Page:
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Scottish National Dictionary (1700–)

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First published 1952 (SND Vol. III).
This entry has not been updated since then but may contain minor corrections and revisions.

DOOZIE, DOUZIE, n. Also doosie, dousie, -y. [′du:zi]

1. A light, a flame, e.g. of a candle, lamp, torch, etc. (Lnk.5 1916); a miner's open lamp (w.Lth. 1948 (per Abd.27), a small oil lamp (Ayr.9 1949); the torch made of tarred broom used in burning the water (see Burn, v., 4) (Dmf. 1925 W. A. Scott in Trans. Dmf. and Gall. Antiq. Soc. 24, dousie). Also attrib.Lnk. 1889 I. Darling Poems 168:
Tearfu' een, big an' bricht, Watchin' the doozie licht, Some heart is wae the nicht.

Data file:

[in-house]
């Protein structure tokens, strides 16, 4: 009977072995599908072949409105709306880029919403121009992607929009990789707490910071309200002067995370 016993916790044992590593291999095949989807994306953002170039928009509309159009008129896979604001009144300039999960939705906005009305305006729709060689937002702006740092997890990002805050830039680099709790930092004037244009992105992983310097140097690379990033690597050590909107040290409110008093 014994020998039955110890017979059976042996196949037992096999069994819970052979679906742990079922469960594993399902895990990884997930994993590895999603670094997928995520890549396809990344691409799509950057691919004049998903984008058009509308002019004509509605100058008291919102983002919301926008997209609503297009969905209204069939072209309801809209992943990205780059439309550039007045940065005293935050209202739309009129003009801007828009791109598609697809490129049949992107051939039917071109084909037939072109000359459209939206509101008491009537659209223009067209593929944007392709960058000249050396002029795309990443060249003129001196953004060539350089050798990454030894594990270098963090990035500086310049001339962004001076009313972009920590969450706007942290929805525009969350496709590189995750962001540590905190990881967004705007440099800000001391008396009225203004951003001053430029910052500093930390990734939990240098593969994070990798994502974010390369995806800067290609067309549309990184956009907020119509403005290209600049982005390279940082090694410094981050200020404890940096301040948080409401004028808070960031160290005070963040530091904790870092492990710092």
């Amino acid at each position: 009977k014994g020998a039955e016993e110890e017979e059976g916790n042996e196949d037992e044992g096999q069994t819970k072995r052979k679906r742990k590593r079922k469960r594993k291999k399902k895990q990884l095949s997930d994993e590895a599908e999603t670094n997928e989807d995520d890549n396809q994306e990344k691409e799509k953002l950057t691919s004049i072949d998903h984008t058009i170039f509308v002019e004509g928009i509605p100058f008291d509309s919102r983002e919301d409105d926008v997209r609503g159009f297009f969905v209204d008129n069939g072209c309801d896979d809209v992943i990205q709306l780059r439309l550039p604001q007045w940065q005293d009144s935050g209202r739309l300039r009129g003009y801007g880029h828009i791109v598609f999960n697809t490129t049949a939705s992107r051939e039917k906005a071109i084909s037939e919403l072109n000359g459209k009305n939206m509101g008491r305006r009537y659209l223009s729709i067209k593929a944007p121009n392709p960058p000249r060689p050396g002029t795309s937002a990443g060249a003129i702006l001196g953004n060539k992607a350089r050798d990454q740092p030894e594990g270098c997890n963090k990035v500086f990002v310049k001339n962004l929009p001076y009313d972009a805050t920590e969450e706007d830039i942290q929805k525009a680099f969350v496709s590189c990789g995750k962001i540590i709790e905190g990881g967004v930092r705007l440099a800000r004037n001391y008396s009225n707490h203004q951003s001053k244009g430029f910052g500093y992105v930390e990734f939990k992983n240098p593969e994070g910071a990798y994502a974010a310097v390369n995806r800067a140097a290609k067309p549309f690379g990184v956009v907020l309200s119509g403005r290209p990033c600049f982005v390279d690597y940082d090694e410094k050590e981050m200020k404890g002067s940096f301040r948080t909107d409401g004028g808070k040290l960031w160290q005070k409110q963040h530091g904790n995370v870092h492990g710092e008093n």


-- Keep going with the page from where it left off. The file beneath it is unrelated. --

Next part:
Lnk. 1893 T. Stewart Miners 77:
An' sune oor hero wore a croon, A dizen doozis bleesin' roun' His leather cap.
Ayr.9 1949:
That's a wee doosie o a licht.
s.Sc. 1859 J. Howden in J. Watson Bards of Border 52:
Nor kinlin' whins, wi' lowin' douzies, To mak' a light.

2. = Dingle-dousie (Ayr.9 1949; Kcb.10 1940, doosie).Kcb. 1815 J. Gerrond Works 198:
Oh, try to please them other ways, With dousy, doll, and rattle.

[Origin obscure. Phs. from douse, to extinguish.]

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"Doozie n.". Dictionary of the Scots Language. 2004. Scottish Language Dictionaries Ltd. Accessed 19 Jul 2024 <>



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